18. The History of School Speech Pathology

SLP Preparation for IDEA

School pathologists were not prepared for Public Law 94-142 in 1975 during the period of great social unrest. One reason was that academic preparation did not favor innovative school practice.  It favored the medical orientation referred to as speech therapy. Speech pathology students going into schools had to retrofit their training to make it fit the educational setting. Their primary tool for coping with change was articulation therapy in a small room. 

1965 Certification Requirements 

In 1965 SLP coursework was traditional with no language content  to speak of. Speech pathology followed a medical approach. Courses such as “cleft palate” and “cerebral palsy” were standard. Hearing science was a good fit because it emphasized medical causes and instrumental analysis.  Coursework looked like this:

“60 semester hours 

18 semester hours in Foundation areas 

24 semester hours in major area; no specific language or aural rehabilitation course 


6 semester hours in minor area

Maximum of 6 hours of practicum”

School speech correction was not fully consistent with the medical model.  Since 1947, the professional association had been called The  American Speech and Hearing Association reflecting the speech therapy philosophy. The 1965 standards were in effect until 1973, when some linguistic and psycholinguistic content was added.  

Clinical practicum in 1965 followed the traditional curriculum emphasizing the “diagnosis and treatment” of speech disorders.  Clinical practicum weighted heavily in favor of articulation, voice and fluency.  Articulation therapy was the starting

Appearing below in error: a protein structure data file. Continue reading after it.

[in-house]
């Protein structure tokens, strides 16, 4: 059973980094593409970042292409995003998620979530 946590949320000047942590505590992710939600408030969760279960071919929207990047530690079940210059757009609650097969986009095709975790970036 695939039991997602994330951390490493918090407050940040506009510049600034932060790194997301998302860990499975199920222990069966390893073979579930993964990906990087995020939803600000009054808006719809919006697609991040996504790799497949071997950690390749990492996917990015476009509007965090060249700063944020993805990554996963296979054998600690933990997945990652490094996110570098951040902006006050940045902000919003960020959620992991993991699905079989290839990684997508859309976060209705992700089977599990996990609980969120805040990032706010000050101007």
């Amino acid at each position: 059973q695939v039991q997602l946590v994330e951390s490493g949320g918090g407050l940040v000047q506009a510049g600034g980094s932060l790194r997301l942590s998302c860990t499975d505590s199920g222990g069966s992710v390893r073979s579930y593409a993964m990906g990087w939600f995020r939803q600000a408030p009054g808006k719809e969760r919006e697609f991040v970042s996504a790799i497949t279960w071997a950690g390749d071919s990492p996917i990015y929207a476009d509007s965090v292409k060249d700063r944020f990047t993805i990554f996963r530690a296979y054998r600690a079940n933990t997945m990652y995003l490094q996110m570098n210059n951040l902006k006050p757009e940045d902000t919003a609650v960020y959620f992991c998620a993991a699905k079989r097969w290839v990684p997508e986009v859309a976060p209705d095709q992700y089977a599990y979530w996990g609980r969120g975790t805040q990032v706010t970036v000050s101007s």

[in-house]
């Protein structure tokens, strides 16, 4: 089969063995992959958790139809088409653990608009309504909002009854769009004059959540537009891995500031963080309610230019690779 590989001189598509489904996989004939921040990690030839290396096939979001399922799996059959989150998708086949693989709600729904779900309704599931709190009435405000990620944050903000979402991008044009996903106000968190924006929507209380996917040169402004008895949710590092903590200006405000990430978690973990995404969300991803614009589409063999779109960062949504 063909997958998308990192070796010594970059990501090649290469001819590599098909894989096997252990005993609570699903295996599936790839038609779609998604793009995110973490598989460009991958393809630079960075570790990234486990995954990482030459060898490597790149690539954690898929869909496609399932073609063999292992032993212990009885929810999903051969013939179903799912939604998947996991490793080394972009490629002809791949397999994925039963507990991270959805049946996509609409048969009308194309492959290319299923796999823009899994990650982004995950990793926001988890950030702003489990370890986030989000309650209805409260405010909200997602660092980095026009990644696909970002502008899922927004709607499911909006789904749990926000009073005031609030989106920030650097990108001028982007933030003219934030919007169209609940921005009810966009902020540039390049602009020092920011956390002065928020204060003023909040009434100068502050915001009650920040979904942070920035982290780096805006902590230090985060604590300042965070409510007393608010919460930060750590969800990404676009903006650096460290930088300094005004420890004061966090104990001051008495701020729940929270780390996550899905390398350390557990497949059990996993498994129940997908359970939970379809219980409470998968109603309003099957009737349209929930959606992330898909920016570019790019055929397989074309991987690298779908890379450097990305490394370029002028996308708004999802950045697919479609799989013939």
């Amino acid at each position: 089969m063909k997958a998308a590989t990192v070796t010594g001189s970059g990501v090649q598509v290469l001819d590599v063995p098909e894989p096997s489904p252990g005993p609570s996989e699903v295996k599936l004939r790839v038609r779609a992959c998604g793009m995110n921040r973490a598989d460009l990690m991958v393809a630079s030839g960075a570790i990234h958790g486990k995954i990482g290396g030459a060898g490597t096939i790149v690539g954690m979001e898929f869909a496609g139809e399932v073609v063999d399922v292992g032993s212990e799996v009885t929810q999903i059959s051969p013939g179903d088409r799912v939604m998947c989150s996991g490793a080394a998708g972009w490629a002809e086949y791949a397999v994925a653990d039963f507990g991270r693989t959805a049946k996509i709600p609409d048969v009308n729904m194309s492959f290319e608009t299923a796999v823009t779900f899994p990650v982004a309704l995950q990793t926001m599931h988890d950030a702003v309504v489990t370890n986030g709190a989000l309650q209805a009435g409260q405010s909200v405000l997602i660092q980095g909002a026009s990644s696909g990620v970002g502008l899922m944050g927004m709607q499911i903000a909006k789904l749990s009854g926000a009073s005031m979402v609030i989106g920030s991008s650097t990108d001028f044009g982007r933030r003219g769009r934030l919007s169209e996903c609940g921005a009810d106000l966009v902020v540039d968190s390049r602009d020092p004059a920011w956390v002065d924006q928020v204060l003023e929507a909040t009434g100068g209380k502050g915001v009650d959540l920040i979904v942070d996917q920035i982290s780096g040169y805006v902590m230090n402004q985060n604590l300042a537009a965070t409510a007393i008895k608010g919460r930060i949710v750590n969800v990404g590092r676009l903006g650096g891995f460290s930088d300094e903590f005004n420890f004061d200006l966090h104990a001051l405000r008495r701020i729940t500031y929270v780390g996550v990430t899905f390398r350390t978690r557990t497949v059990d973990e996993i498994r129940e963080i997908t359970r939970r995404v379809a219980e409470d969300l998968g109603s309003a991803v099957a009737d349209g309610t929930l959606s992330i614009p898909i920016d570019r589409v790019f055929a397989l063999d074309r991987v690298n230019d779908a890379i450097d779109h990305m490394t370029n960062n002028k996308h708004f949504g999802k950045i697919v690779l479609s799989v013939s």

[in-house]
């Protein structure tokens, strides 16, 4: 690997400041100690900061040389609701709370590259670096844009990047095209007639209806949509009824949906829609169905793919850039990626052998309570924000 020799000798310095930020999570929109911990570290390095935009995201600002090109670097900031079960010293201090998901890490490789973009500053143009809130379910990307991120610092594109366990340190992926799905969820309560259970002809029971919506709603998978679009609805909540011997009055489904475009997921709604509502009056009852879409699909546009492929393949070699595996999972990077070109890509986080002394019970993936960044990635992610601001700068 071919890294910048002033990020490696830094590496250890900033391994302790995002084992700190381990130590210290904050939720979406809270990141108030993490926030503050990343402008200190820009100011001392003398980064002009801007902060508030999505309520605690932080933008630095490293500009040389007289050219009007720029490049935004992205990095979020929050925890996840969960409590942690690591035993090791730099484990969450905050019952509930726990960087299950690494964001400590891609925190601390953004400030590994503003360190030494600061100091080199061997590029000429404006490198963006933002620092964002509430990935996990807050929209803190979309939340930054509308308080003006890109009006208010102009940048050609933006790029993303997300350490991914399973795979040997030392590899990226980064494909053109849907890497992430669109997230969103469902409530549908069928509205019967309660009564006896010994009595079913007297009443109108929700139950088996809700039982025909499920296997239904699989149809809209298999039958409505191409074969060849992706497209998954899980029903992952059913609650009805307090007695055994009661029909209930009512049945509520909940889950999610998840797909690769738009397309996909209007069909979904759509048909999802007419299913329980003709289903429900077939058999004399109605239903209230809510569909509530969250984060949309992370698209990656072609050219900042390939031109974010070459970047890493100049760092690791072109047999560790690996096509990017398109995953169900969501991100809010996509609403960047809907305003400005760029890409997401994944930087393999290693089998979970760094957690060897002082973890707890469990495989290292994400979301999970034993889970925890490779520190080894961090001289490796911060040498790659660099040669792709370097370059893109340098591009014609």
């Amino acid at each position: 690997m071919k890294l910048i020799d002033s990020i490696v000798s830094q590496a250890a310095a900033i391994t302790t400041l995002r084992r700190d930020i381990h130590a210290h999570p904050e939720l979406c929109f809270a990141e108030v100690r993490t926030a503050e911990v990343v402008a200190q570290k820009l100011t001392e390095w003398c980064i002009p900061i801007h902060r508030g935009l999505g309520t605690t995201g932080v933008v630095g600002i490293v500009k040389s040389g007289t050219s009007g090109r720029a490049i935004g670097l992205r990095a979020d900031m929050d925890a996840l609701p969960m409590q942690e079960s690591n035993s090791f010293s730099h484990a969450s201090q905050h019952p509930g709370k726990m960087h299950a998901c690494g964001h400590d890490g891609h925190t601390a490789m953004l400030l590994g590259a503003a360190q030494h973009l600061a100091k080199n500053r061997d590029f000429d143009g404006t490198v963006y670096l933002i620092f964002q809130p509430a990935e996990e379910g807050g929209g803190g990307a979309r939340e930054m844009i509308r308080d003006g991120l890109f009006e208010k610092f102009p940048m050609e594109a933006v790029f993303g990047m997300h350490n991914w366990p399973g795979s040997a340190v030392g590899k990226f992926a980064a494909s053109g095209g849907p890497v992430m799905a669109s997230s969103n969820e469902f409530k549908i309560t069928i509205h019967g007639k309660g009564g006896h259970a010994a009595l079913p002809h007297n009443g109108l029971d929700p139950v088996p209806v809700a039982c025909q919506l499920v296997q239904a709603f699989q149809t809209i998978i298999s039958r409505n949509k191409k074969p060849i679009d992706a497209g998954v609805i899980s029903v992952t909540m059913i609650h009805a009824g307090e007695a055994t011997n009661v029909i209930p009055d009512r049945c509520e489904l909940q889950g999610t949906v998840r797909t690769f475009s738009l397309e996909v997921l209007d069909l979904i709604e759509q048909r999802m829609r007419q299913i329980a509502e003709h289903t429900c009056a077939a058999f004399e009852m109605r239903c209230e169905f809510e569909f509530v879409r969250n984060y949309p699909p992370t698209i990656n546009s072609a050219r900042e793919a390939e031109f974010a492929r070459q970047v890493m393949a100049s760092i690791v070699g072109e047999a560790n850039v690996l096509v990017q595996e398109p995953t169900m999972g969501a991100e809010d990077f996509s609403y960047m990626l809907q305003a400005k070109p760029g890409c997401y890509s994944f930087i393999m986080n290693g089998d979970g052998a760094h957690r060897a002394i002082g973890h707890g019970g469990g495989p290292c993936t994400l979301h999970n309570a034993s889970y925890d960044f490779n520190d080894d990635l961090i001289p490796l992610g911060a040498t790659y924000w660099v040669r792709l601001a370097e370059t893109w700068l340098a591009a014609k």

“275 hours of practicum 

200 in major area 

25 in minor area 

30 hours in assessment 

25 hours in articulation, voice, language, fluency 

“significant amount in audiological evaluation and rehabilitation”

point for clinical experience. As hours accumulated, students worked with voice and stuttering clients.  Language therapy consisted of naming lessons with mentally retarded patients. Lip reading lessons were given to hearing patients. The majority of hours were earned in the college speech and hearing center, in small rooms in the format of one-on-one treatment.

(Bernthal, 2007, ASHA Summit, http://www.asha.org)

Deeper Philosophy Divide

A second reason why speech pathologists were not prepared for Public Law 94-142 in 1975 was a deep philosophical division over differences between speech therapy and school speech pathology. Speech and hearing departments in 1965 did not teach to educational principles, research and issues. Students who wanted to work in schools acquired background in colleges of education. Faculties were heavily committed to the traditions of speech therapy and applied medical science. In the 1970s they resisted the language movement.

The divide can be traced to earlier times when the nascent profession was dominated by medical academic thinkers.   Charles Van Riper in 1981 chronicled some of the early issues.